“Suffering is part of the human condition. This may seem painfully trite to say, but in the legal community, we too often view having human vulnerabilities as a failing. . . . My experience confirms for me that lawyers, despite protests to the contrary, are, in fact, human and that those who are able to accept their humanness live much more balanced lives. Whatever life throws at you, allowing yourself to feel and process the feelings that accompany those hardships helps you cope with and ultimately get past them. Resisting human frailties, on the other hand, leads to self-loathing and anxiety.” — Doron Gold, Law Times, “Speaker’s Corner: Why do lawyers insist upon torturing themselves?”
Recently, I deactivated my Facebook account in order to be free of distractions during another gruelling round of law school exam preparation “suffering.” In order to remain focused during my self-imposed isolation, I always find it useful to briefly reflect on quotes that broadly connect the legal profession with issues surrounding mental health.
Having studied many health-care-related courses during my undergraduate degree, and even considering medical school before eventually choosing law school, I know the importance of developing appropriate coping strategies to deal with exam-related anxiety. However, I also like to indulge a few vices to keep my spirits high. While other law students may enjoy a sweet treat while studying, I prefer to order pizza and consume quite a bit of coffee.
Now, is this the most appropriate coping strategy? No, certainly not. As a result of my gluttonous diet, I tend to gain 10 to 20 pounds each term, which I then attempt to lose through increased exercise during the winter and summer vacations. While I haven’t yet lost all of the weight I’ve gained since commencing my legal education, I’m nevertheless proud of the few As and B+s on my transcript that I can partially attribute to successfully implementing these coping mechanisms.
Ultimately, I understand I have certain human frailties and vulnerabilities like many of my peers. I also know if I continue to resist my gluttonous vices, it will lead to much worse feelings of self-loathing and anxiety than I will feel when I buy a larger pair of jeans.
Thus, I choose to accept my humanness and allow myself to get heavier in an attempt to live a balanced life during the most stressful times in law school. Though I know it would be better if my coping mechanisms involved using the treadmill instead of ordering extra garlic dipping sauce, I’m content with this strategy for now.
However, I do get worried when I see some fellow law students engaging in more self-destructive behaviour as a result of exam-related anxiety. I know some of my peers turn to alcohol or drugs. More generally, when I study in Osgoode Hall Law School’s library I sometimes see students beat themselves up when they become frustrated or have difficulty learning new legal concepts.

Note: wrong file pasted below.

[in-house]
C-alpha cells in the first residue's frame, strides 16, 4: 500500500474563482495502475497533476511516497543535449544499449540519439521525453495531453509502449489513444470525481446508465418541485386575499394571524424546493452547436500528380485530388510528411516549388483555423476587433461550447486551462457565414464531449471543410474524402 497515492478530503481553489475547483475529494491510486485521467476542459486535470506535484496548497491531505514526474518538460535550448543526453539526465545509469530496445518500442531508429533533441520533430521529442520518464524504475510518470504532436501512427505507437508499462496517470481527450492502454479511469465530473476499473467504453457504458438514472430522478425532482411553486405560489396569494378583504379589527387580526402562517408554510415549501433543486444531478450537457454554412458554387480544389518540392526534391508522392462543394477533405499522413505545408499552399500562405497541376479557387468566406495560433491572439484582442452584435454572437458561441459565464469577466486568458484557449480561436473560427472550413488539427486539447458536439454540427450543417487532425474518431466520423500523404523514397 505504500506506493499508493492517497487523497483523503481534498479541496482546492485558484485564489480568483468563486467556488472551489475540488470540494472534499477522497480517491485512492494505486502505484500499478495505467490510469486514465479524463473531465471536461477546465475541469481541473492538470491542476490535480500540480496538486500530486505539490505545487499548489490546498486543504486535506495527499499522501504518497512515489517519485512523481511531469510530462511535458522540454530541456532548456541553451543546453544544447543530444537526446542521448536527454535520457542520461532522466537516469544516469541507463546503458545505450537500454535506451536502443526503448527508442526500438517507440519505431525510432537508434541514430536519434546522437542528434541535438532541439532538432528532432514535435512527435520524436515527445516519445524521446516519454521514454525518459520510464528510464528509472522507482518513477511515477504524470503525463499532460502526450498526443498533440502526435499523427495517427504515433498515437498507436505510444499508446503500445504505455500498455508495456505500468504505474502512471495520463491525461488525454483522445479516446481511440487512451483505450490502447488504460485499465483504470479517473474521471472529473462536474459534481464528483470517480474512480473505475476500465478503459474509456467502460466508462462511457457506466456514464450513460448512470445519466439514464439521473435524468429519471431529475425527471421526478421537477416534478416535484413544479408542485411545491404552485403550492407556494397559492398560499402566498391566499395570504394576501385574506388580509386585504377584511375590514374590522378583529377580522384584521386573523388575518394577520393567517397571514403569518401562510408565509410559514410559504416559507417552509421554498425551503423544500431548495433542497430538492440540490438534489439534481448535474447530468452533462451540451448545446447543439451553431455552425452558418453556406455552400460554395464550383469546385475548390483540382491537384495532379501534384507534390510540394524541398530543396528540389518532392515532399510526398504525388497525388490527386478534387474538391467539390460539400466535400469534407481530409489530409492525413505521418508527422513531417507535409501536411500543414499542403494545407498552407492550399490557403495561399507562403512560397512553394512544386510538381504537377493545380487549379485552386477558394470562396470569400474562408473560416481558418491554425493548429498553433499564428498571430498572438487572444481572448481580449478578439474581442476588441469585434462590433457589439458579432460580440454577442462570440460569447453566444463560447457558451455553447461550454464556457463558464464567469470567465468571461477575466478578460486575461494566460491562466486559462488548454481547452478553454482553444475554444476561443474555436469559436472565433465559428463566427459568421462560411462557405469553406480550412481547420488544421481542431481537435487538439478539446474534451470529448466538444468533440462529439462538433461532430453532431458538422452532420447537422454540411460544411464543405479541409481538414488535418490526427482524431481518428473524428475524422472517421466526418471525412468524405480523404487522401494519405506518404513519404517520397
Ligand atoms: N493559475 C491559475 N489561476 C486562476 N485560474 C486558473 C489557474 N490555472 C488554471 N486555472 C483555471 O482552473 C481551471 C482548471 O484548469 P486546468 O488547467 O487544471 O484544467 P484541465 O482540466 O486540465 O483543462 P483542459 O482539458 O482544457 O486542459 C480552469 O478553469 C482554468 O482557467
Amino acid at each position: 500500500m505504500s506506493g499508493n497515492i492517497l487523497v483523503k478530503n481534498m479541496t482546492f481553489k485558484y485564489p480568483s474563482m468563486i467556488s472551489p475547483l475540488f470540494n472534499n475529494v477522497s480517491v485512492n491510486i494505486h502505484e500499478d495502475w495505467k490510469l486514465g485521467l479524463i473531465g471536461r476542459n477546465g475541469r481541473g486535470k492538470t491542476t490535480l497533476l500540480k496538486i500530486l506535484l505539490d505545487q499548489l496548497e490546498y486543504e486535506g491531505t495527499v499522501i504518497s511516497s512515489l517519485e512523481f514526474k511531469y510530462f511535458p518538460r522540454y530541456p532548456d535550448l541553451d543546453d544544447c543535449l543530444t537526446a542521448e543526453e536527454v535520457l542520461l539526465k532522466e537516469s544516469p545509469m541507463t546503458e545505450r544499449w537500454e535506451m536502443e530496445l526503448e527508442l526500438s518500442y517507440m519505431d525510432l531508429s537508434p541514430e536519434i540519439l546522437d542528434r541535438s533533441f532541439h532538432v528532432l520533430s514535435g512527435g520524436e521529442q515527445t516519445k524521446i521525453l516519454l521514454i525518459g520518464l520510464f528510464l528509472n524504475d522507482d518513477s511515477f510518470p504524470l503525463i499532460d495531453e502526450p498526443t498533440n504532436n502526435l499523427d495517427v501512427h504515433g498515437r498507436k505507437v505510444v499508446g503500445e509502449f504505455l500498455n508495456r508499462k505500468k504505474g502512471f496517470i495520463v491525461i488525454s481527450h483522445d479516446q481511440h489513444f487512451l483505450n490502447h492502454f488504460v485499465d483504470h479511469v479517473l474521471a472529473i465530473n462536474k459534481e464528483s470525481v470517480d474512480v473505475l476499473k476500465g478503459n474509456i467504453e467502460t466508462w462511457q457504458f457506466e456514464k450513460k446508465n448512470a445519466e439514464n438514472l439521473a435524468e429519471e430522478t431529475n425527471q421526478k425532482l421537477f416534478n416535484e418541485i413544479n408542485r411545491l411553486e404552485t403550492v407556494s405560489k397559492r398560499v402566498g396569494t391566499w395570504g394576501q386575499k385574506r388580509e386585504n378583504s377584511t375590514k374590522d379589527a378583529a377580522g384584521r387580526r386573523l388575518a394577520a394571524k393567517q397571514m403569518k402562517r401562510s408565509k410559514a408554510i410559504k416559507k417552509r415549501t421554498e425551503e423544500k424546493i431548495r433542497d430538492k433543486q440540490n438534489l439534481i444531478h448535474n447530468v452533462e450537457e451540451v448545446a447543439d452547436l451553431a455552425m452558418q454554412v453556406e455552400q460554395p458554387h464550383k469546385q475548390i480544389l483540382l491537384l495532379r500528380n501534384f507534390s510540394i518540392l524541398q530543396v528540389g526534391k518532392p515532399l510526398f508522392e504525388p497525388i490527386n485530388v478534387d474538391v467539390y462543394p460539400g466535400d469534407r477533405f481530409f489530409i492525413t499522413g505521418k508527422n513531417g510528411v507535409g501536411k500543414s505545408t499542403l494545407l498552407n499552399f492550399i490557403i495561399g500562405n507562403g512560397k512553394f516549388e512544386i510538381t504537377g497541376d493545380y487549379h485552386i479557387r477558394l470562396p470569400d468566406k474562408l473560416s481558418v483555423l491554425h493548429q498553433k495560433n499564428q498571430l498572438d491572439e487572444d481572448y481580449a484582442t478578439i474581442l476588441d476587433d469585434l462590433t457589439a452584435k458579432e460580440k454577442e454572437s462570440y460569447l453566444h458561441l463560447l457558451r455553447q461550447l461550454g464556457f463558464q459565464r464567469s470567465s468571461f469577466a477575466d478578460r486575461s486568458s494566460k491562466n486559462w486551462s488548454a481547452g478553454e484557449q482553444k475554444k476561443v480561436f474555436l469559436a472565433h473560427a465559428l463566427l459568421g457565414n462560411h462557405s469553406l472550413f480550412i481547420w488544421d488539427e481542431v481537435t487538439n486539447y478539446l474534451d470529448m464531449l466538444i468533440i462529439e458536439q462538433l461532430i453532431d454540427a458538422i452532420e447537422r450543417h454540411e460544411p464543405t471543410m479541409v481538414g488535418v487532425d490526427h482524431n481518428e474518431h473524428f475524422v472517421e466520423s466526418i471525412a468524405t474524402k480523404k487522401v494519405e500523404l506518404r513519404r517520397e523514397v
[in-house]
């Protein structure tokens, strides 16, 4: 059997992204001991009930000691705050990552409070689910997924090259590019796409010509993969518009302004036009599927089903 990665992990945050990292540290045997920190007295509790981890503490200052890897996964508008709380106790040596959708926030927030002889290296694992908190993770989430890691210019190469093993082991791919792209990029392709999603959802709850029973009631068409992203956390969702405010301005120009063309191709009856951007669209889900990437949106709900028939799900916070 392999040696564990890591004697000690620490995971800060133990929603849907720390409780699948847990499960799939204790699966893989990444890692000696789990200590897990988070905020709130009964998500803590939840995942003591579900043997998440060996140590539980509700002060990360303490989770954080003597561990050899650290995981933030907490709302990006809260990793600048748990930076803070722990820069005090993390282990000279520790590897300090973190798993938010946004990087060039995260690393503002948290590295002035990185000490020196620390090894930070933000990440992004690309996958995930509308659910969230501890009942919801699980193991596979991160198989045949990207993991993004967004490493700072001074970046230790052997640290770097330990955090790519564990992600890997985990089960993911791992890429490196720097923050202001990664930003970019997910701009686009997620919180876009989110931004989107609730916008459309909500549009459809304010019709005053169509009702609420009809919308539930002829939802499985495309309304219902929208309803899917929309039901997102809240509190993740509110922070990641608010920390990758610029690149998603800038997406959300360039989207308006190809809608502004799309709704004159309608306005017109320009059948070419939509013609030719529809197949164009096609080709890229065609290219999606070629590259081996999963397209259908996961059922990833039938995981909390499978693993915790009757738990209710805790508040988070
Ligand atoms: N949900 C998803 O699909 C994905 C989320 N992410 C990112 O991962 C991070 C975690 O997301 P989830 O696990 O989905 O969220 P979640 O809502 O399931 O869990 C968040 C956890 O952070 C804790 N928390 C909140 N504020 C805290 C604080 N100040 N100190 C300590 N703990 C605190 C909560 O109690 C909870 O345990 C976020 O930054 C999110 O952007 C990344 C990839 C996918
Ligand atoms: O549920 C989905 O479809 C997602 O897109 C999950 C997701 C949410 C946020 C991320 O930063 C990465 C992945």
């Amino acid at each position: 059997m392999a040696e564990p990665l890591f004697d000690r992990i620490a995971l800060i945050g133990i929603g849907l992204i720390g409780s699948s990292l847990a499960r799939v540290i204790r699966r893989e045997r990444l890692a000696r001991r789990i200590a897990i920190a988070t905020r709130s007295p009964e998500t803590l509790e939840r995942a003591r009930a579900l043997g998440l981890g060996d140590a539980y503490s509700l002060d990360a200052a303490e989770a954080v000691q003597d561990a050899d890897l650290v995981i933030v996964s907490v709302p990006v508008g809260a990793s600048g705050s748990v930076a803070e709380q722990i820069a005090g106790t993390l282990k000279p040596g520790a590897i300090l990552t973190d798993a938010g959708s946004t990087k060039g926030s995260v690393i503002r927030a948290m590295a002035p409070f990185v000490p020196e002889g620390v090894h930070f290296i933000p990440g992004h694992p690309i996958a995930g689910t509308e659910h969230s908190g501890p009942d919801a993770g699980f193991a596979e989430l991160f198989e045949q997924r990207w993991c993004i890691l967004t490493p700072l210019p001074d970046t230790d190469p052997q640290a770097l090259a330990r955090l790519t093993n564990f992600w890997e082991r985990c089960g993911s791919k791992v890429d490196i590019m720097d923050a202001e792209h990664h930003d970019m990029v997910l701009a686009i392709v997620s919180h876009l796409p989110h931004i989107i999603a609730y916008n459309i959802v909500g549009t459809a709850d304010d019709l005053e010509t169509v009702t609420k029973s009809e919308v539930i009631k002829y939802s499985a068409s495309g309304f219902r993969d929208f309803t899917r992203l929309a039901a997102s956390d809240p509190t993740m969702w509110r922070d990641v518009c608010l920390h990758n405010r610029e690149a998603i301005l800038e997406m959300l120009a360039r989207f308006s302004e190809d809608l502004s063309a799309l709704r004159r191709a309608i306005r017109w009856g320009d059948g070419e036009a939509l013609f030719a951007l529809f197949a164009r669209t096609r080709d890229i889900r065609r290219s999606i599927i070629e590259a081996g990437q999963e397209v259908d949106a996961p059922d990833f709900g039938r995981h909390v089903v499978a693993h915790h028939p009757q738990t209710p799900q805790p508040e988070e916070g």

Rarely do my peers smile at this time of year, and an aura of doomed gloom is palpable around Osgoode’s halls. However, I always try to smile and lift the mood of my friends when I see them around school.
After all, I believe everyone is less “sane” during exams due to increased anxiety and stress levels, regardless of whether or not they have concurring diagnosed conditions.
I came to accept this line of thinking after studying the spectrum approach to mental health. Several types of spectrums have been identified, including the generalized anxiety spectrum and the obsessive-compulsive spectrum, which are thought to consist of a range of linked medical conditions caused by the same underlying mechanism. Proponents of this model argue the approach helps reduce stigma associated with different diagnoses, and instead categorizes individuals based on symptom severity as compared to the general population.
Particularly in a field such as the legal profession, where human vulnerabilities are viewed as personal failings and reputational concerns about stigma cloud even the best lawyer’s judgment, I think such a medical model needs to be first embraced in law school.
In addition to instructing students on how to defer exams and where to access counselling services, I believe it would help students to learn about psychological approaches that attempt to de-stigmatize diagnosed anxiety issues. Perhaps such information could be disseminated through workshops led by Osgoode’s new student success and wellness counsellor.
At the end of the day, any approach that reduces the stigma around mental-health issues needs to be taught to incoming law students early on, such as during orientation week of their first year. Hopefully then students would feel less worried about disclosing information about themselves at school and more willing to openly discuss their own mental-health experiences or personal battles with exam-related anxiety.
In this way perhaps a more inclusive discussion could be achieved where law students actually begin to accept that “[s]uffering is part of the human condition.”
Harjot Atwal is a second-year law student at Osgoode Hall Law School.